Think of something that makes you angry. I’m talking really angry. When it happens, you’re like, “WHAT?! Why is this happening?! The universe must be mad at me because, god, what the HELL did I do to deserve this?!?!”
If you actually talk like this, message me. We should have started hanging out long ago.
This is the angry face I’m looking for. Just without the gun. Which is a fake. I promise.
I’ll give you my example: I hate when the internet isn’t working perfectly. I realize the internet is a luxury that not everyone has. When it isn’t working, it’s not the end of the world. I still have a job, still can pay my bills, and still have time to pursue acting and writing. However, when the internet does go out at our apartment (aka “Tango Sur North”) you’d think that someone told me I just lost all of those things. Without getting too detailed, my reaction usually involves a lot of cursing and sometimes throwing things.
The most recent time this happened, it was fairly late and I was getting ready for bed. The internet went out. Not only was I unable to watch the rest of my show on Netflix (this is a big deal before bed) but I also would have issues starting my day the next morning. This was clearly unacceptable. I stormed out of my room into the living room, where my roommate Eric was playing video games. I proceeded to furiously work on our router. *Insert lots of cursing and sighs of exasperation here.* An hour and a half later, still no internet. I went to bed in a very unhappy state.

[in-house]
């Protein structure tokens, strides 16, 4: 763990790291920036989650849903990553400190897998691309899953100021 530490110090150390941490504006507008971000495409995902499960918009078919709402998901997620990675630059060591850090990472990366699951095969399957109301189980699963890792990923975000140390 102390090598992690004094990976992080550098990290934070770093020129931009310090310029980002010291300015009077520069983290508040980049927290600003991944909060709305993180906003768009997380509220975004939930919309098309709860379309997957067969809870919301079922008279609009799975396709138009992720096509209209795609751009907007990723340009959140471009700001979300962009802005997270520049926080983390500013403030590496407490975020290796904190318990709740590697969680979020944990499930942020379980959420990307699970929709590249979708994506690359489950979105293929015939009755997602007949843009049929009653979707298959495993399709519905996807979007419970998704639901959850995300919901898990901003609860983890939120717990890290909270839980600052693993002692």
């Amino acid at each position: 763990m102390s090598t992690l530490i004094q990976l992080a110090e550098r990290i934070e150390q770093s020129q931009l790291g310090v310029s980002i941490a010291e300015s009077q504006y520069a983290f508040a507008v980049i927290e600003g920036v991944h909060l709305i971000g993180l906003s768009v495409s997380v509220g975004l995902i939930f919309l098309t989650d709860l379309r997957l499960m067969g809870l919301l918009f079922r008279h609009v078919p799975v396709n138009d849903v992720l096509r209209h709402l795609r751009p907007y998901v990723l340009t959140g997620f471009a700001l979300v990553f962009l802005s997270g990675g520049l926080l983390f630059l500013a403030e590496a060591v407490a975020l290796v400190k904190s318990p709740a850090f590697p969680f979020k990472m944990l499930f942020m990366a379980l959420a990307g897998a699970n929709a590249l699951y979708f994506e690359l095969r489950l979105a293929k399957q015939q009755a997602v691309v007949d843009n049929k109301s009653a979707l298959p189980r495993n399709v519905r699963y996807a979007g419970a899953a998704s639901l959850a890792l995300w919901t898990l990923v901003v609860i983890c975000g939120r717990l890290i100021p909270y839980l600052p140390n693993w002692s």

The following morning, I apologized to Eric for my childish behavior the night before. This wasn’t the first time I had to apologize to a roommate for something like this. Yet every time I did apologize, I would end up doing the same stupid thing in the future. And that, my friends, is where we need to be careful.
Apologies lose meaning if you know you’re going to be unpleasant again later. It doesn’t mean apologizing doesn’t help. But if you go right back to your old ways and continue to be unpleasant, it doesn’t bode well.
I’ll give a couple of examples. I used to work for a manager who was extremely unpleasant. He was verbally abusive and sometimes made other employees cry during shift. Once I was sitting down with him for my year-end review. Before it even came time for me to give my thoughts, he told me he was well aware of his flaws and was sorry for his behavior. At the time, I actually believed him. Yet he was back to his barking ways the very next day. After this, his apology became useless.
Another time I was on a very expensive film set. The director gathered everyone together before the shoot to give us a pep talk. He was so nice and friendly! I got really excited for the shoot itself. He also warned us that he could get cranky sometimes and not to take it personally. This was an understatement. He was constantly yelling at his crew, sometimes actors. By the end of the day, I didn’t care about his pep talk anymore. I just cared about leaving so that I would (hopefully) never have to see him again.
So guys, next time you find yourself apologizing for that stupid thing you’re going to do later, think about the “later” part: Is your friend really going to accept your apology? Or is he going to ask you to move out because you keep breaking other people’s possessions every time the internet goes out?
…I swear I don’t actually break things. Or possessions.